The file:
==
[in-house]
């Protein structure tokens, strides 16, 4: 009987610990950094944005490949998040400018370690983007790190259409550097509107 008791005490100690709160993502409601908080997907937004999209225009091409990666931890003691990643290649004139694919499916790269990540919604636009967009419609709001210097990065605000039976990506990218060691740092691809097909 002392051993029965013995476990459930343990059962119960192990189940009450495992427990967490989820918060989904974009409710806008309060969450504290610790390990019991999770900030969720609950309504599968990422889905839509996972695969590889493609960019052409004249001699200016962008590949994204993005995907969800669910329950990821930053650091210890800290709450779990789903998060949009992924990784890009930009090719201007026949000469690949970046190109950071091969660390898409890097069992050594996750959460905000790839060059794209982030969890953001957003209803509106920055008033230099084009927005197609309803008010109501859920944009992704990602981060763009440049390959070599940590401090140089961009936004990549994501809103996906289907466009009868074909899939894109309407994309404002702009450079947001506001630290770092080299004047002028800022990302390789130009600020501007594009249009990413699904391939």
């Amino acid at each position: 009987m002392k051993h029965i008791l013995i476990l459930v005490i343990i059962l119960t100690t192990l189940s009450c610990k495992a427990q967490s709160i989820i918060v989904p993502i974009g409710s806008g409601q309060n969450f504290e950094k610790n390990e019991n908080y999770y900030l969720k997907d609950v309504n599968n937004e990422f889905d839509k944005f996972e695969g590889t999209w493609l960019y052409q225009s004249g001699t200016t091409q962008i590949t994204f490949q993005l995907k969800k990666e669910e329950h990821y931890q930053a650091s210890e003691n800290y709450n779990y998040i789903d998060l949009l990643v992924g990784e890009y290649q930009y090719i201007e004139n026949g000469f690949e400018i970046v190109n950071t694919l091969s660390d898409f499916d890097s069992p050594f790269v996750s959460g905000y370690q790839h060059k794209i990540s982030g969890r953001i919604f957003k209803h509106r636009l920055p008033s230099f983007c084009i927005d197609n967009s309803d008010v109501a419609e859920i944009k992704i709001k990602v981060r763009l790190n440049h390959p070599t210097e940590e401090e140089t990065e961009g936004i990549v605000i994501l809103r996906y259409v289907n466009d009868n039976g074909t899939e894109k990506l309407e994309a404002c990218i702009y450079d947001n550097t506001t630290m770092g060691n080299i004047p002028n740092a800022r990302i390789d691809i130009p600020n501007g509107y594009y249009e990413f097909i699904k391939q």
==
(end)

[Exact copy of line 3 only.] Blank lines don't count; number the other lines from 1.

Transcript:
């Amino acid at each position: 009987m002392k051993h029965i008791l013995i476990l459930v005490i343990i059962l119960t100690t192990l189940s009450c610990k495992a427990q967490s709160i989820i918060v989904p993502i974009g409710s806008g409601q309060n969450f504290e950094k610790n390990e019991n908080y999770y900030l969720k997907d609950v309504n599968n937004e990422f889905d839509k944005f996972e695969g590889t999209w493609l960019y052409q225009s004249g001699t200016t091409q962008i590949t994204f490949q993005l995907k969800k990666e669910e329950h990821y931890q930053a650091s210890e003691n800290y709450n779990y998040i789903d998060l949009l990643v992924g990784e890009y290649q930009y090719i201007e004139n026949g000469f690949e400018i970046v190109n950071t694919l091969s660390d898409f499916d890097s069992p050594f790269v996750s959460g905000y370690q790839h060059k794209i990540s982030g969890r953001i919604f957003k209803h509106r636009l920055p008033s230099f983007c084009i927005d197609n967009s309803d008010v109501a419609e859920i944009k992704i709001k990602v981060r763009l790190n440049h390959p070599t210097e940590e401090e140089t990065e961009g936004i990549v605000i994501l809103r996906y259409v289907n466009d009868n039976g074909t899939e894109k990506l309407e994309a404002c990218i702009y450079d947001n550097t506001t630290m770092g060691n080299i004047p002028n740092a800022r990302i390789d691809i130009p600020n501007g509107y594009y249009e990413f097909i699904k391939q």